Pre and Post Pregnancy / August 16, 2012

Trying to Get Pregnant? Diet and Lifestyle Can Have a Large Impact on Fertility

By Charles Platkin, PhD

Trying to Get ? and Lifestyle Can Have a Large Impact on  

What would you consider the success rate of using diet to help you get pregnant?

According to Philip E. Chenette, M.D., a reproductive endocrinologist and fertility expert based in San Francisco, “Overall, the contribution of diet to fertility is about 10 percent for the average U.S. citizen. There are many factors affecting fertility: quality of the egg and sperm, of the uterus and fallopian tubes, frequency of intercourse and effectiveness of ovulation, to name a few. Diet influences some of these, particularly egg and sperm health and ovulation, but there are many other factors at work, such as prior injury or infection, age and its strong influence on egg number and quality, and anatomic abnormalities of the uterus and fallopian tubes — problems that cannot be addressed with diet. In some individuals, diet risk to fertility is much higher, such as high-intensity athletes, women with anorexia, and alcohol abusers.”

In fact, the Nurses’ Health study showed that those who did not follow a healthy diet were six times more likely to experience infertility related to ovulation than women who did. “You can never be younger than your chronological age. However, by maintaining bad habits, such as smoking, high-fat diets or lack of exercise, one can accelerate the aging process and may have a worse fertility potential than would be expected based on age alone,” says Eve Feinberg, M.D., a fertility expert in Illinois.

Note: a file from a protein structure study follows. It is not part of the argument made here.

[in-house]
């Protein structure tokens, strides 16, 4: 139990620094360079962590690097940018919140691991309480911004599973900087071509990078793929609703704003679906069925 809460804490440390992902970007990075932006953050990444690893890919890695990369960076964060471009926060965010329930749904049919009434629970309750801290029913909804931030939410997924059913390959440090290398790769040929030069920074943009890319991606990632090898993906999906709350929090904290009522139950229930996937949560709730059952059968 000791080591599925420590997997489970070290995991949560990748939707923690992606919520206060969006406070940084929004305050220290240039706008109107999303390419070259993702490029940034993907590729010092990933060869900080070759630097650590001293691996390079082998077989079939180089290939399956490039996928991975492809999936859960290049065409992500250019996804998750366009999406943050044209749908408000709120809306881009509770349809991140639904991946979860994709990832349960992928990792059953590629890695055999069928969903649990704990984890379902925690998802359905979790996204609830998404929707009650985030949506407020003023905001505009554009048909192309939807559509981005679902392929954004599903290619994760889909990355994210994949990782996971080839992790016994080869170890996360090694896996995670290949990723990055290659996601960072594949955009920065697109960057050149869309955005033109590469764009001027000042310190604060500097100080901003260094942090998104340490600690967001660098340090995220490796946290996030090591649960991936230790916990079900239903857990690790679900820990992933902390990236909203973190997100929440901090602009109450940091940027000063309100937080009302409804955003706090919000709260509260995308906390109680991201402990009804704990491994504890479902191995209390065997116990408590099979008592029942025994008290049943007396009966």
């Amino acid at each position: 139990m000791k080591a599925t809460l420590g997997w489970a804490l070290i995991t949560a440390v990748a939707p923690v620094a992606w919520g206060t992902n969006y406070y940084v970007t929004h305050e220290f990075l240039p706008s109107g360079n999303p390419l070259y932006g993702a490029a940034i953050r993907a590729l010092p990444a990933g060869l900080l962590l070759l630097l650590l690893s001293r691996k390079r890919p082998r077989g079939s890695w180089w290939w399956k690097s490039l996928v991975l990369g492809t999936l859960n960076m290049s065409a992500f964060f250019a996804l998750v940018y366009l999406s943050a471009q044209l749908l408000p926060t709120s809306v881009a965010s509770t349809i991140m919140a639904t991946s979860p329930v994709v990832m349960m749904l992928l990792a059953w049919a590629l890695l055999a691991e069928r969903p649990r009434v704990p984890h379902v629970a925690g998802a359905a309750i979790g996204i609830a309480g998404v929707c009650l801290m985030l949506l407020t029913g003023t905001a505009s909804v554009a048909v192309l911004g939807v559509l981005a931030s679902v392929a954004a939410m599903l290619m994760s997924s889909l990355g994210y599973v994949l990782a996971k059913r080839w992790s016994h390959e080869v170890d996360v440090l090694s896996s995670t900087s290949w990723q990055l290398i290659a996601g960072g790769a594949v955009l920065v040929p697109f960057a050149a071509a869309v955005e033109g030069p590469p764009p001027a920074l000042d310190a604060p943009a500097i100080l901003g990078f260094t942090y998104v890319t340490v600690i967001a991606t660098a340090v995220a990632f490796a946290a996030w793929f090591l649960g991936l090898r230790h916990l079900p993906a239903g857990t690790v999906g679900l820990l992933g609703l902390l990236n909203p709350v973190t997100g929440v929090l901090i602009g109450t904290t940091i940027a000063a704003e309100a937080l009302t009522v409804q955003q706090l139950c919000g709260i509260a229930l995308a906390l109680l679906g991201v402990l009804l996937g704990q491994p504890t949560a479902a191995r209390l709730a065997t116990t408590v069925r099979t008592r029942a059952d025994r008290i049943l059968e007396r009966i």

According to Chavarro, aside from a lower risk of experiencing infertility caused by ovulatory factors, “Following healthier dietary and lifestyle habits was also related to decreased odds of experiencing infertility due to other causes, such as endometriosis, although not as strongly as for ovulatory disorder infertility.”